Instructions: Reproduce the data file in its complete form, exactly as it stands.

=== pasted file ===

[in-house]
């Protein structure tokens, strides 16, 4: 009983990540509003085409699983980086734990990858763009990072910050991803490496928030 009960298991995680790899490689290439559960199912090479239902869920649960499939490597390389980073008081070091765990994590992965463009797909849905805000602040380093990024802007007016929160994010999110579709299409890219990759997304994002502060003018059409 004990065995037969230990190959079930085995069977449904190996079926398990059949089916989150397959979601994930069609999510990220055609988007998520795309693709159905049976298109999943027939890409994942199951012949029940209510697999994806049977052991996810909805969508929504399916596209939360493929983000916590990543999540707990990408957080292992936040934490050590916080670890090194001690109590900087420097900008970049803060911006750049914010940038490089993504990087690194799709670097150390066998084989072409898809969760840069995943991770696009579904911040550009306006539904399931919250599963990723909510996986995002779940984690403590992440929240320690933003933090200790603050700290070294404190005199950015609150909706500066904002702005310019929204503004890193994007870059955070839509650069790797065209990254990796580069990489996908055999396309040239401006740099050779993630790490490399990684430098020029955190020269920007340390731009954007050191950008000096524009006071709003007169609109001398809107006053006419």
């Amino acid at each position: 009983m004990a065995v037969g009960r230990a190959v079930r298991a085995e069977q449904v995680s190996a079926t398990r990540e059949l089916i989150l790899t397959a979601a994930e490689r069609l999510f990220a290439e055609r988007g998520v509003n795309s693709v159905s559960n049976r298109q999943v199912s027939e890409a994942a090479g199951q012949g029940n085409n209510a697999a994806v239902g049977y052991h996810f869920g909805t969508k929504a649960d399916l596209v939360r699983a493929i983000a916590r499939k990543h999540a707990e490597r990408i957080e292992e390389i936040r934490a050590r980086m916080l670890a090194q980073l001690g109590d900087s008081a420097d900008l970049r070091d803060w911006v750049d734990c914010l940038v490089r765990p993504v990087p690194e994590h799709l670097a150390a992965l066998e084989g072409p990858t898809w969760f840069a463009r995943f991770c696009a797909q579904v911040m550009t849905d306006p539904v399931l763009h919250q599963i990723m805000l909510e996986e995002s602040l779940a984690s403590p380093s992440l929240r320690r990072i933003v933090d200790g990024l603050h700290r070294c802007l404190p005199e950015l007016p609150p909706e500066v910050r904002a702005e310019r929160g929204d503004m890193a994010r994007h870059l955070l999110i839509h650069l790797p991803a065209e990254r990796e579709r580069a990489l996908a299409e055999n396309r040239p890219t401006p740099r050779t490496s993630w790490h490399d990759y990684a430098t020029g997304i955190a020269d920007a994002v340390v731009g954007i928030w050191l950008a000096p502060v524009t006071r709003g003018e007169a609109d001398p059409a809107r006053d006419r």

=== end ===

[in-house]
């Protein structure tokens, strides 16, 4: 009983990540509003085409699983980086734990990858763009990072910050991803490496928030 009960298991995680790899490689290439559960199912090479239902869920649960499939490597390389980073008081070091765990994590992965463009797909849905805000602040380093990024802007007016929160994010999110579709299409890219990759997304994002502060003018059409 004990065995037969230990190959079930085995069977449904190996079926398990059949089916989150397959979601994930069609999510990220055609988007998520795309693709159905049976298109999943027939890409994942199951012949029940209510697999994806049977052991996810909805969508929504399916596209939360493929983000916590990543999540707990990408957080292992936040934490050590916080670890090194001690109590900087420097900008970049803060911006750049914010940038490089993504990087690194799709670097150390066998084989072409898809969760840069995943991770696009579904911040550009306006539904399931919250599963990723909510996986995002779940984690403590992440929240320690933003933090200790603050700290070294404190005199950015609150909706500066904002702005310019929204503004890193994007870059955070839509650069790797065209990254990796580069990489996908055999396309040239401006740099050779993630790490490399990684430098020029955190020269920007340390731009954007050191950008000096524009006071709003007169609109001398809107006053006419």
């Amino acid at each position: 009983m004990a065995v037969g009960r230990a190959v079930r298991a085995e069977q449904v995680s190996a079926t398990r990540e059949l089916i989150l790899t397959a979601a994930e490689r069609l999510f990220a290439e055609r988007g998520v509003n795309s693709v159905s559960n049976r298109q999943v199912s027939e890409a994942a090479g199951q012949g029940n085409n209510a697999a994806v239902g049977y052991h996810f869920g909805t969508k929504a649960d399916l596209v939360r699983a493929i983000a916590r499939k990543h999540a707990e490597r990408i957080e292992e390389i936040r934490a050590r980086m916080l670890a090194q980073l001690g109590d900087s008081a420097d900008l970049r070091d803060w911006v750049d734990c914010l940038v490089r765990p993504v990087p690194e994590h799709l670097a150390a992965l066998e084989g072409p990858t898809w969760f840069a463009r995943f991770c696009a797909q579904v911040m550009t849905d306006p539904v399931l763009h919250q599963i990723m805000l909510e996986e995002s602040l779940a984690s403590p380093s992440l929240r320690r990072i933003v933090d200790g990024l603050h700290r070294c802007l404190p005199e950015l007016p609150p909706e500066v910050r904002a702005e310019r929160g929204d503004m890193a994010r994007h870059l955070l999110i839509h650069l790797p991803a065209e990254r990796e579709r580069a990489l996908a299409e055999n396309r040239p890219t401006p740099r050779t490496s993630w790490h490399d990759y990684a430098t020029g997304i955190a020269d920007a994002v340390v731009g954007i928030w050191l950008a000096p502060v524009t006071r709003g003018e007169a609109d001398p059409a809107r006053d006419r």